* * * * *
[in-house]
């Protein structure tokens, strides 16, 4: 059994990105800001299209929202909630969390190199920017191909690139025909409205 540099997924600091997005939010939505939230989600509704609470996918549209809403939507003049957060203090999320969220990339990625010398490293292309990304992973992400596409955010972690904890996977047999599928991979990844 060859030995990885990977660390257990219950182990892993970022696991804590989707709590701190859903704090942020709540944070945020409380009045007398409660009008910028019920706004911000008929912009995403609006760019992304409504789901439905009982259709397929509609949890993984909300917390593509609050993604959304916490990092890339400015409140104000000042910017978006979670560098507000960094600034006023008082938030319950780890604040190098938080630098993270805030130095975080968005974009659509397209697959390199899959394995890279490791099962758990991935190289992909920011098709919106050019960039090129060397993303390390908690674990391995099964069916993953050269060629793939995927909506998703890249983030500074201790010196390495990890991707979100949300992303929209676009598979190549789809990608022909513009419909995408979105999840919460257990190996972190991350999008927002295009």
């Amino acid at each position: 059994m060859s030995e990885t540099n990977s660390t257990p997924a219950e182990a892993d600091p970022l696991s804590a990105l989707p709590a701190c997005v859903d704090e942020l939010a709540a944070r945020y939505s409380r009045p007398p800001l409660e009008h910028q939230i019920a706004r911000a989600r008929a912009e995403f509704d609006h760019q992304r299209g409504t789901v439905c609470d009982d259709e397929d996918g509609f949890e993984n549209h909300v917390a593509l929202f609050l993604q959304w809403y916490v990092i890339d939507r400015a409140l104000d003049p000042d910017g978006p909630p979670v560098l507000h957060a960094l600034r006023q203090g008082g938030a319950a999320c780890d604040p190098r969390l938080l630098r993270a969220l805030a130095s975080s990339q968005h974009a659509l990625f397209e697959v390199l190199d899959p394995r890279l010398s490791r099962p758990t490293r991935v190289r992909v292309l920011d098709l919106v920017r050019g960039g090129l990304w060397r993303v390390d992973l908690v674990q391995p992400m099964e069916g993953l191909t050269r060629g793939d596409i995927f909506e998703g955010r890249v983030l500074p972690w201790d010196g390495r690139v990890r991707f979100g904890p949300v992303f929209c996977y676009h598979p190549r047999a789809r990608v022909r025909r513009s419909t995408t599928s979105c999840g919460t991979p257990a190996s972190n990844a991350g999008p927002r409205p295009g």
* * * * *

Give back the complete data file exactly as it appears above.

[in-house]
């Protein structure tokens, strides 16, 4: 059994990105800001299209929202909630969390190199920017191909690139025909409205 540099997924600091997005939010939505939230989600509704609470996918549209809403939507003049957060203090999320969220990339990625010398490293292309990304992973992400596409955010972690904890996977047999599928991979990844 060859030995990885990977660390257990219950182990892993970022696991804590989707709590701190859903704090942020709540944070945020409380009045007398409660009008910028019920706004911000008929912009995403609006760019992304409504789901439905009982259709397929509609949890993984909300917390593509609050993604959304916490990092890339400015409140104000000042910017978006979670560098507000960094600034006023008082938030319950780890604040190098938080630098993270805030130095975080968005974009659509397209697959390199899959394995890279490791099962758990991935190289992909920011098709919106050019960039090129060397993303390390908690674990391995099964069916993953050269060629793939995927909506998703890249983030500074201790010196390495990890991707979100949300992303929209676009598979190549789809990608022909513009419909995408979105999840919460257990190996972190991350999008927002295009």
């Amino acid at each position: 059994m060859s030995e990885t540099n990977s660390t257990p997924a219950e182990a892993d600091p970022l696991s804590a990105l989707p709590a701190c997005v859903d704090e942020l939010a709540a944070r945020y939505s409380r009045p007398p800001l409660e009008h910028q939230i019920a706004r911000a989600r008929a912009e995403f509704d609006h760019q992304r299209g409504t789901v439905c609470d009982d259709e397929d996918g509609f949890e993984n549209h909300v917390a593509l929202f609050l993604q959304w809403y916490v990092i890339d939507r400015a409140l104000d003049p000042d910017g978006p909630p979670v560098l507000h957060a960094l600034r006023q203090g008082g938030a319950a999320c780890d604040p190098r969390l938080l630098r993270a969220l805030a130095s975080s990339q968005h974009a659509l990625f397209e697959v390199l190199d899959p394995r890279l010398s490791r099962p758990t490293r991935v190289r992909v292309l920011d098709l919106v920017r050019g960039g090129l990304w060397r993303v390390d992973l908690v674990q391995p992400m099964e069916g993953l191909t050269r060629g793939d596409i995927f909506e998703g955010r890249v983030l500074p972690w201790d010196g390495r690139v990890r991707f979100g904890p949300v992303f929209c996977y676009h598979p190549r047999a789809r990608v022909r025909r513009s419909t995408t599928s979105c999840g919460t991979p257990a190996s972190n990844a991350g999008p927002r409205p295009g």